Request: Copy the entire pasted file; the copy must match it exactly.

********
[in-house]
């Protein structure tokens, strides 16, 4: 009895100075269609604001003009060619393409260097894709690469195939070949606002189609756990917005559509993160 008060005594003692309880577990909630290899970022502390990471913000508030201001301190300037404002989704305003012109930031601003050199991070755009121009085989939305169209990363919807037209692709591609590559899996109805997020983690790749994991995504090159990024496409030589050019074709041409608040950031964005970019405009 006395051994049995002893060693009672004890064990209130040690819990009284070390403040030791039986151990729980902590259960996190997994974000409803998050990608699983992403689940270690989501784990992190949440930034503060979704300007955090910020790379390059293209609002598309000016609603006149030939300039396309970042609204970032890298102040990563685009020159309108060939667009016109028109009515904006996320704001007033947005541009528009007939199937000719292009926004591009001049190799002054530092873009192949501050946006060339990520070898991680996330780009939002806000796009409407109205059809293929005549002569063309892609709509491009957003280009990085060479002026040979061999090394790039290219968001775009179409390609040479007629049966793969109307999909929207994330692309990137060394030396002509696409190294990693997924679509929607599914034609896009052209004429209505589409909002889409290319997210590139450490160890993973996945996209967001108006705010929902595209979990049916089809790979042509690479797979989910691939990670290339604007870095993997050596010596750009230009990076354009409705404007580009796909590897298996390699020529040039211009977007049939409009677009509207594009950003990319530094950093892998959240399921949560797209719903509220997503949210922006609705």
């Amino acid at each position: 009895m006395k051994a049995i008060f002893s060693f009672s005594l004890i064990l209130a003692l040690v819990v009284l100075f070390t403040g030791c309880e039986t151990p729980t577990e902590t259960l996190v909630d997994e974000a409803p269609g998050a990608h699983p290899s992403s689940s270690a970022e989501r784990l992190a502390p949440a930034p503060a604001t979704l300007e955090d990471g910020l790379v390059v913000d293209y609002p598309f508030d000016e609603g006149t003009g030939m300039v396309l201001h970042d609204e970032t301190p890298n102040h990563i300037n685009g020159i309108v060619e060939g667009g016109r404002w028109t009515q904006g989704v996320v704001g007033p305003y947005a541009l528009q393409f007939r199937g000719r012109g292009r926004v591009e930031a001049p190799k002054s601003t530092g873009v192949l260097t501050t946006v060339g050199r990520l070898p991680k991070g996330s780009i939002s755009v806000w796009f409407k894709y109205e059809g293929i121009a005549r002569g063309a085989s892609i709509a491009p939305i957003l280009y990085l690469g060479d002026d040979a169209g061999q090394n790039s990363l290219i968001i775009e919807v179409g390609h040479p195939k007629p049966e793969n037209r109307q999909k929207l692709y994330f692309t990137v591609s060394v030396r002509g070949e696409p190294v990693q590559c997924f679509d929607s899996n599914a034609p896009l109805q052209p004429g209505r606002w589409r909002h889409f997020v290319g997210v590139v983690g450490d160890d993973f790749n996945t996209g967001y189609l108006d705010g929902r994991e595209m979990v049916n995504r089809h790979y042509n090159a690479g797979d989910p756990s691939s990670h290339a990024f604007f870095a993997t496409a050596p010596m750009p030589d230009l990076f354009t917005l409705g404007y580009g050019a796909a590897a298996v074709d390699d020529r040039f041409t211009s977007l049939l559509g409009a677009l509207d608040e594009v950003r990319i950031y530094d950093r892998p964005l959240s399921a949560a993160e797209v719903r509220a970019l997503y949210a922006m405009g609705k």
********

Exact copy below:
[in-house]
């Protein structure tokens, strides 16, 4: 009895100075269609604001003009060619393409260097894709690469195939070949606002189609756990917005559509993160 008060005594003692309880577990909630290899970022502390990471913000508030201001301190300037404002989704305003012109930031601003050199991070755009121009085989939305169209990363919807037209692709591609590559899996109805997020983690790749994991995504090159990024496409030589050019074709041409608040950031964005970019405009 006395051994049995002893060693009672004890064990209130040690819990009284070390403040030791039986151990729980902590259960996190997994974000409803998050990608699983992403689940270690989501784990992190949440930034503060979704300007955090910020790379390059293209609002598309000016609603006149030939300039396309970042609204970032890298102040990563685009020159309108060939667009016109028109009515904006996320704001007033947005541009528009007939199937000719292009926004591009001049190799002054530092873009192949501050946006060339990520070898991680996330780009939002806000796009409407109205059809293929005549002569063309892609709509491009957003280009990085060479002026040979061999090394790039290219968001775009179409390609040479007629049966793969109307999909929207994330692309990137060394030396002509696409190294990693997924679509929607599914034609896009052209004429209505589409909002889409290319997210590139450490160890993973996945996209967001108006705010929902595209979990049916089809790979042509690479797979989910691939990670290339604007870095993997050596010596750009230009990076354009409705404007580009796909590897298996390699020529040039211009977007049939409009677009509207594009950003990319530094950093892998959240399921949560797209719903509220997503949210922006609705």
């Amino acid at each position: 009895m006395k051994a049995i008060f002893s060693f009672s005594l004890i064990l209130a003692l040690v819990v009284l100075f070390t403040g030791c309880e039986t151990p729980t577990e902590t259960l996190v909630d997994e974000a409803p269609g998050a990608h699983p290899s992403s689940s270690a970022e989501r784990l992190a502390p949440a930034p503060a604001t979704l300007e955090d990471g910020l790379v390059v913000d293209y609002p598309f508030d000016e609603g006149t003009g030939m300039v396309l201001h970042d609204e970032t301190p890298n102040h990563i300037n685009g020159i309108v060619e060939g667009g016109r404002w028109t009515q904006g989704v996320v704001g007033p305003y947005a541009l528009q393409f007939r199937g000719r012109g292009r926004v591009e930031a001049p190799k002054s601003t530092g873009v192949l260097t501050t946006v060339g050199r990520l070898p991680k991070g996330s780009i939002s755009v806000w796009f409407k894709y109205e059809g293929i121009a005549r002569g063309a085989s892609i709509a491009p939305i957003l280009y990085l690469g060479d002026d040979a169209g061999q090394n790039s990363l290219i968001i775009e919807v179409g390609h040479p195939k007629p049966e793969n037209r109307q999909k929207l692709y994330f692309t990137v591609s060394v030396r002509g070949e696409p190294v990693q590559c997924f679509d929607s899996n599914a034609p896009l109805q052209p004429g209505r606002w589409r909002h889409f997020v290319g997210v590139v983690g450490d160890d993973f790749n996945t996209g967001y189609l108006d705010g929902r994991e595209m979990v049916n995504r089809h790979y042509n090159a690479g797979d989910p756990s691939s990670h290339a990024f604007f870095a993997t496409a050596p010596m750009p030589d230009l990076f354009t917005l409705g404007y580009g050019a796909a590897a298996v074709d390699d020529r040039f041409t211009s977007l049939l559509g409009a677009l509207d608040e594009v950003r990319i950031y530094d950093r892998p964005l959240s399921a949560a993160e797209v719903r509220a970019l997503y949210a922006m405009g609705k």